David joined Watsi on June 30th, 2015. Three years ago, David became the 1952nd member to automatically support a new Watsi patient every month. Since then, 3,674 more people have become monthly donors! David's most recent donation traveled 8,800 miles to support Neath, a 10 year old from Cambodia, to fund spinal surgery.
David has funded healthcare for 41 patients in 10 countries.
Neath is a ten year old girl from Cambodia. She has two older brothers, an older sister, and she loves to drink soy milk and eat fried chicken. When she is not studying, her favorite pastimes are reading books, watching television, and going for walks with her friends. Neath was born with congenital scoliosis. She has undergone several treatments in the past to correct her spine as she grows, and a growing rod was placed along her spine to assist with alignment. However, the rod has to be realigned to ensure successful treatment and outcomes for Neath. Surgery will ensure that Neath can grow up without any difficulty and discomfort. "I hope that my daughter's surgery will go well and that she will recover after her surgery." -Neath's Mother
Tun is a 33-year-old man from Burma. He used to work as a day laborer at a construction site until he fell sick. During his free time, he enjoys playing billiards with his friends. Tun was diagnosed with a heart condition that involves a malformation of the mitral valve, the valve between the left atrium and left ventricle. This valve controls the flow of blood, but certain conditions may cause blood to flow backward or the valve to narrow. Currently, Tun is experiencing tiredness, fast heartbeats, sharp chest pains, and he is unable to sleep well. Our medical partner, Burma Children Medical Fund, is requesting $1,500 to fund a mitral valve replacement for Tun. The treatment is scheduled to take place on December 16th and, once completed, will hopefully allow him to live more comfortably. Tun said, "I am very happy that I received this chance of getting treatment. It is impossible if I must fund my own treatment. Thank you very much for your support.”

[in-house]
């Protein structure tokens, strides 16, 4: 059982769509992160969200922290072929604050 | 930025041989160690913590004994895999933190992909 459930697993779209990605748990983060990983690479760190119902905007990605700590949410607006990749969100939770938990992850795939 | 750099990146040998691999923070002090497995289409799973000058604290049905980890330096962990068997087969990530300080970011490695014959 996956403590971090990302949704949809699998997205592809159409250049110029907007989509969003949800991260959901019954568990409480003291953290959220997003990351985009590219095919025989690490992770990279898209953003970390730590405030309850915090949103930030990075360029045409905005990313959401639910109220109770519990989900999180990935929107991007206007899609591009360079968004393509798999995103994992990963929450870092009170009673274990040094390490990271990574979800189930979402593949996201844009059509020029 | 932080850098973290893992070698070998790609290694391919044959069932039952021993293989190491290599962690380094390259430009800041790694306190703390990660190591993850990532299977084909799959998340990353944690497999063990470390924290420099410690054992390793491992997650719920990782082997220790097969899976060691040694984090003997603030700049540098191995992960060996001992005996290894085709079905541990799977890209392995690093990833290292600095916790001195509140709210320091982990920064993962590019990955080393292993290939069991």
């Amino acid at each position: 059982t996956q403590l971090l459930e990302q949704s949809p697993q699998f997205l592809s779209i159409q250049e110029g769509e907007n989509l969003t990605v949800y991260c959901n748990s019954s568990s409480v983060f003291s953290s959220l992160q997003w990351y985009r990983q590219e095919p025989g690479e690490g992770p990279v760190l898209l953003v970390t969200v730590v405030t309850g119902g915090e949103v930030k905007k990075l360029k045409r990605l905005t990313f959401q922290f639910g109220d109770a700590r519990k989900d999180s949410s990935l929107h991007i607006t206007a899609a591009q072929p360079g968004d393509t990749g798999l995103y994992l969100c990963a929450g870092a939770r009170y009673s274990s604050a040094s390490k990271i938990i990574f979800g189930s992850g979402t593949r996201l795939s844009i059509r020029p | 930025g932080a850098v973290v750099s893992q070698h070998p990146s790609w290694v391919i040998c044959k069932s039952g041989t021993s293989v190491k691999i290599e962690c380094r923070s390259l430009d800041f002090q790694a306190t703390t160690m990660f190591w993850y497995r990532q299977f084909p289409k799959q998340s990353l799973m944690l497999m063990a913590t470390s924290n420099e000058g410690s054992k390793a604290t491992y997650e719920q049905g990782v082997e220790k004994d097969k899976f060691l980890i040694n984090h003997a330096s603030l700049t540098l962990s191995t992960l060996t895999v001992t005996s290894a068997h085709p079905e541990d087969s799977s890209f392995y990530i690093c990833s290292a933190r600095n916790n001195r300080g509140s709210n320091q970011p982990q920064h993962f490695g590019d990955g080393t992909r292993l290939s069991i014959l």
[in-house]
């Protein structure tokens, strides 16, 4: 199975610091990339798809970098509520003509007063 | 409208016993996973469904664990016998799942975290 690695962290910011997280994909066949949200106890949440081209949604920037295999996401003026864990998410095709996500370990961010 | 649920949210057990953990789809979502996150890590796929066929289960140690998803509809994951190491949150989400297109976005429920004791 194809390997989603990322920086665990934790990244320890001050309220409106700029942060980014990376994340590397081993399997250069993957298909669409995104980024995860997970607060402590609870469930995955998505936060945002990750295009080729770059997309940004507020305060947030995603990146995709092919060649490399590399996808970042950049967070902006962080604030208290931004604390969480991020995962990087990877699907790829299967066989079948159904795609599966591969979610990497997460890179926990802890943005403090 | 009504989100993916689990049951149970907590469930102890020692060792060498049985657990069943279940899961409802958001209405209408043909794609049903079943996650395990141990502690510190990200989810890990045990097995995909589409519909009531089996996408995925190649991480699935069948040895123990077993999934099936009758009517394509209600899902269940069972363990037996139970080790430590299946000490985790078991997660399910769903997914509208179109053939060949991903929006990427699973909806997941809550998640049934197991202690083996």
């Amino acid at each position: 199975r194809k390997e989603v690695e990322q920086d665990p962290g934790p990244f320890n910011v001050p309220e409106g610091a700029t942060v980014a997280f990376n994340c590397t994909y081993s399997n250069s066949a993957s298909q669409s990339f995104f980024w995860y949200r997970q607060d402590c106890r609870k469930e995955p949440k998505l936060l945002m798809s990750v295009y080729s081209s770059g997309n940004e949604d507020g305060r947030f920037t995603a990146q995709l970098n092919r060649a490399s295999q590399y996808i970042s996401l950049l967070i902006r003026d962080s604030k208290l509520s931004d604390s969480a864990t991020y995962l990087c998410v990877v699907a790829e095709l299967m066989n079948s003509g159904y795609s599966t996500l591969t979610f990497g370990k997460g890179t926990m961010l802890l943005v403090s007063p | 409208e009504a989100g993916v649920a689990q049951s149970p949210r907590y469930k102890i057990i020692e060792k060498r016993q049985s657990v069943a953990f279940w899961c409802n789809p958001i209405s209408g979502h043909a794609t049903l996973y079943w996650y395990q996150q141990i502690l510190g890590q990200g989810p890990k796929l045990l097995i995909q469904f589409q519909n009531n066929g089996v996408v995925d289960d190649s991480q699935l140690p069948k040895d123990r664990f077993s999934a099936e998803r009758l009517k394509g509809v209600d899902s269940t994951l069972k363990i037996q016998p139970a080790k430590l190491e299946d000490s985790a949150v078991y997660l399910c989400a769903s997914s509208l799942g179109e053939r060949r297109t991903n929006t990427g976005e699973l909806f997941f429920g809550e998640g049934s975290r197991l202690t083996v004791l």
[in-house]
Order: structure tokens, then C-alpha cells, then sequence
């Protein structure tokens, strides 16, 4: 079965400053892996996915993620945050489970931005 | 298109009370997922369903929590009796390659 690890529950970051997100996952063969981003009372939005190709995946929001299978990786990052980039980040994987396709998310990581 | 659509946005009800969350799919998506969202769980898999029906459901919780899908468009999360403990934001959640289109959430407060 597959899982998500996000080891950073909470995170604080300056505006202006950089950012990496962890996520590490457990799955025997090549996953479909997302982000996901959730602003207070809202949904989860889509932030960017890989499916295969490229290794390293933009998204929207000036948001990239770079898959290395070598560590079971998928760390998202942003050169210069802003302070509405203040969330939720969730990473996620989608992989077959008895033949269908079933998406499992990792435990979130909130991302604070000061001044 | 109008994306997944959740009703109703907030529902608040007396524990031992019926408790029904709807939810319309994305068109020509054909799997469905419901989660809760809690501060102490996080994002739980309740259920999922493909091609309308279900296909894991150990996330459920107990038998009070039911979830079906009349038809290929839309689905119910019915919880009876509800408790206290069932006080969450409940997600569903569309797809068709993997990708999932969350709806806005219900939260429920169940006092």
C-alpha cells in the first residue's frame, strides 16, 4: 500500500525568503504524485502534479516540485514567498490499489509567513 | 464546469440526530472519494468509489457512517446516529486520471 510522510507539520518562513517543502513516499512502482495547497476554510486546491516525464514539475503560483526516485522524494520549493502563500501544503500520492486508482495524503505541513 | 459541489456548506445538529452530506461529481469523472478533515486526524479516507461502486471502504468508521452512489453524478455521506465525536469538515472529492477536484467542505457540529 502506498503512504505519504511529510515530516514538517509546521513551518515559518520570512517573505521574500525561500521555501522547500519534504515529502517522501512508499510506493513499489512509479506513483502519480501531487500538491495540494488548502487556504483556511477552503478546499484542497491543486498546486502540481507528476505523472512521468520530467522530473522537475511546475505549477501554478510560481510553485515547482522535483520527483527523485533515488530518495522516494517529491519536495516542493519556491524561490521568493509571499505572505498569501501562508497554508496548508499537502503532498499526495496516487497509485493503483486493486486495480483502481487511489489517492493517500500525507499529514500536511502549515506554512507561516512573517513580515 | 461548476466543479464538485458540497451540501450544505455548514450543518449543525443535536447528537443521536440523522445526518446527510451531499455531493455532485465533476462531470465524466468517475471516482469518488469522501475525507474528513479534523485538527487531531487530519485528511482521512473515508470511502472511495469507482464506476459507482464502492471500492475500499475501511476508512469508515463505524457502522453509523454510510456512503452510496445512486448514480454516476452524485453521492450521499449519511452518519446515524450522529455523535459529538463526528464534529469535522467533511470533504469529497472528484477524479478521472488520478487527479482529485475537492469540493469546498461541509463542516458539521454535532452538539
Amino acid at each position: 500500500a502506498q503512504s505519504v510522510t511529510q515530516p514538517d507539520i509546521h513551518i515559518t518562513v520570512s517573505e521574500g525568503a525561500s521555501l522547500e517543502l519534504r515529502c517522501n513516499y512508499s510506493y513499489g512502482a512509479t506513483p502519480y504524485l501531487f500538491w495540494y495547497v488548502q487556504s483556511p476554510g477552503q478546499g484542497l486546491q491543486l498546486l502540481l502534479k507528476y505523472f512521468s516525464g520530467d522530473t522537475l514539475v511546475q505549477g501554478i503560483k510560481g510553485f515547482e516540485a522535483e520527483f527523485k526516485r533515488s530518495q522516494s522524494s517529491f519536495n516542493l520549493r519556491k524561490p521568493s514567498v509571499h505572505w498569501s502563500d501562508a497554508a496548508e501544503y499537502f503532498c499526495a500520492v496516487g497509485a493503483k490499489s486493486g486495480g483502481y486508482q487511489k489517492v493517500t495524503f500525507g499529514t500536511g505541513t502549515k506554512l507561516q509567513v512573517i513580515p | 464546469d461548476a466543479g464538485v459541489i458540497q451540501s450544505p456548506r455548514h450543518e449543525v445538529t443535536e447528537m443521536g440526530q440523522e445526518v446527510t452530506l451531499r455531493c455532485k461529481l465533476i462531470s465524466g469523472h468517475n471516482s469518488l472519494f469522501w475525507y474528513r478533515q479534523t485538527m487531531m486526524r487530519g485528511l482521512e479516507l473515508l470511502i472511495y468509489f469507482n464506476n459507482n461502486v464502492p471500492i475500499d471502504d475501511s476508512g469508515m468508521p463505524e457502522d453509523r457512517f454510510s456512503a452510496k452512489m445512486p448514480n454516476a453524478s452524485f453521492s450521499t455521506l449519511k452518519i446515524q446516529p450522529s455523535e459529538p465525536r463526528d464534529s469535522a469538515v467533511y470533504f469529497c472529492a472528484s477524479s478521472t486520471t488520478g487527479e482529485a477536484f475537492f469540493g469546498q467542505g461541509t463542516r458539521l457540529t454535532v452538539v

Abdulnasir is a baby from Ethiopia. He is a cute baby boy. Abdulnasir has one brother and he loves to play ball with him. He also loves cars. Abdulnasir’s father is a labor worker and he earns low income which is insufficient for their daily food. His mother is a house wife and she raises her two children full time. Sometimes she tries and bakes bread to make some extra money. Abdulnasir was born with an anorectal malformation, a congenital abnormality that leads to a complete or partial intestinal blockage. He needs to undergo a series of procedures to eliminate bowel dysfunction. Abdulnasir is scheduled to undergo surgery to correct his condition on October 24th. Our medical partner, African Mission Healthcare Foundation, is requesting $1,500 to cover the total cost of Abdulnasir's procedure and care. After his recovery, Abdulnasir will no longer experience bowel dysfunction or be at risk of developing health complications in the future. Abdulnasir father said, “We are worried because our child is sick. And with his wound and with all his suffering we suffer a lot. We are so poor and we struggle even to feed our boys. We can’t afford the medical bills. We are living by the support of our mosque and men from our mosque. I don’t have land to farm so I am a day laborer.”
Da is a mother of four from Thailand. She is a homemaker, looking after household chores and her two children who are still in school. During her free time, she likes to spend time with her children and reads religious texts to them. Da was diagnosed with a heart condition that involves a malformation of the mitral valve, the valve between the left atrium and left ventricle. This valve controls the flow of blood, but certain conditions may cause blood to flow backward or the valve to narrow. Da currently suffers from chest pain, pain in the middle of her back and extreme tiredness. When the doctor diagnosed her, she became upset and is worried as her children are still very young. Our medical partner, Burma Children Medical Fund, is requesting $1,500 to fund a mitral valve replacement for Da. The treatment is scheduled to take place on October 13 and, once completed, will hopefully allow her to live more comfortably. Da said, “Although I tried to forget about my condition, it's always on my mind and I feel very irritated. I want to be healthy again and help my husband with his work. I also want to see my children grow up and send them all to a Thai school.”